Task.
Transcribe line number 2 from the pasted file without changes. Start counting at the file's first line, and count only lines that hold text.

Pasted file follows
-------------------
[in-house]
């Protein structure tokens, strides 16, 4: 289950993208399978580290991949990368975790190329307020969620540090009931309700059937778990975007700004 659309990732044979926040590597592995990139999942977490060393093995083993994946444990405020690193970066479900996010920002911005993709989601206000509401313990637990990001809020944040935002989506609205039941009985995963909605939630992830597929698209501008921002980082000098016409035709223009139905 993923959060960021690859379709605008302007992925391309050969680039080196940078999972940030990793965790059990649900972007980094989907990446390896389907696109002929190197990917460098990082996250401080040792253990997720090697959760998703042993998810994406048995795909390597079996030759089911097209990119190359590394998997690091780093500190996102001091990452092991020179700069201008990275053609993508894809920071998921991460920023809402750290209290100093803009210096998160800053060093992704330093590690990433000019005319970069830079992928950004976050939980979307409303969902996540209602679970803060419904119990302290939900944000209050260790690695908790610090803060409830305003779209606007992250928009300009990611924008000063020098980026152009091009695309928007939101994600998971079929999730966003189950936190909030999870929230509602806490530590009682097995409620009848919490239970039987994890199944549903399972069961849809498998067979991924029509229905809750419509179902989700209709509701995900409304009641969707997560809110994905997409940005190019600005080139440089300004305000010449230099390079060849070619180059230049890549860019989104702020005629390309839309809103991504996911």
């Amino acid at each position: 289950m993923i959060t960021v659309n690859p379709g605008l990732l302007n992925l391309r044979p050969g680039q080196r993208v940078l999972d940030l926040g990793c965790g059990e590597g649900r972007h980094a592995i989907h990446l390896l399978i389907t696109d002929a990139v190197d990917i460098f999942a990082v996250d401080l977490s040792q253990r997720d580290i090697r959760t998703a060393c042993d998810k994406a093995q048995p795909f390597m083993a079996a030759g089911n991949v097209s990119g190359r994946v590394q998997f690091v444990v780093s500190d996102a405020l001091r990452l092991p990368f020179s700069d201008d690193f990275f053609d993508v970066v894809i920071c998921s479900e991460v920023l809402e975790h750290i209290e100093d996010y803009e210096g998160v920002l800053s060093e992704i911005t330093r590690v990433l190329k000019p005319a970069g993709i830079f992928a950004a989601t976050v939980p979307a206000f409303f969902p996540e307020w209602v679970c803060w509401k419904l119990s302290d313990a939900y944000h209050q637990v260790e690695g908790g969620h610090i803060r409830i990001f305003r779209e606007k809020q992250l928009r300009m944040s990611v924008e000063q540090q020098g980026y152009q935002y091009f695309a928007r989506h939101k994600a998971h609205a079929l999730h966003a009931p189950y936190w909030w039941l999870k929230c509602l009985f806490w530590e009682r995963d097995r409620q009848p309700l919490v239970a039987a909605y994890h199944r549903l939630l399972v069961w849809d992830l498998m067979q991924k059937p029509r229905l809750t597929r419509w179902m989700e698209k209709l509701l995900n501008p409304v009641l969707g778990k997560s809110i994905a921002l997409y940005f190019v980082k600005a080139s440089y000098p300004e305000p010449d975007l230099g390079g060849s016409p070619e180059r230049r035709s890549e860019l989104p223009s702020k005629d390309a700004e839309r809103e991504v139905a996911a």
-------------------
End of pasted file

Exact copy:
């Protein structure tokens, strides 16, 4: 289950993208399978580290991949990368975790190329307020969620540090009931309700059937778990975007700004 659309990732044979926040590597592995990139999942977490060393093995083993994946444990405020690193970066479900996010920002911005993709989601206000509401313990637990990001809020944040935002989506609205039941009985995963909605939630992830597929698209501008921002980082000098016409035709223009139905 993923959060960021690859379709605008302007992925391309050969680039080196940078999972940030990793965790059990649900972007980094989907990446390896389907696109002929190197990917460098990082996250401080040792253990997720090697959760998703042993998810994406048995795909390597079996030759089911097209990119190359590394998997690091780093500190996102001091990452092991020179700069201008990275053609993508894809920071998921991460920023809402750290209290100093803009210096998160800053060093992704330093590690990433000019005319970069830079992928950004976050939980979307409303969902996540209602679970803060419904119990302290939900944000209050260790690695908790610090803060409830305003779209606007992250928009300009990611924008000063020098980026152009091009695309928007939101994600998971079929999730966003189950936190909030999870929230509602806490530590009682097995409620009848919490239970039987994890199944549903399972069961849809498998067979991924029509229905809750419509179902989700209709509701995900409304009641969707997560809110994905997409940005190019600005080139440089300004305000010449230099390079060849070619180059230049890549860019989104702020005629390309839309809103991504996911």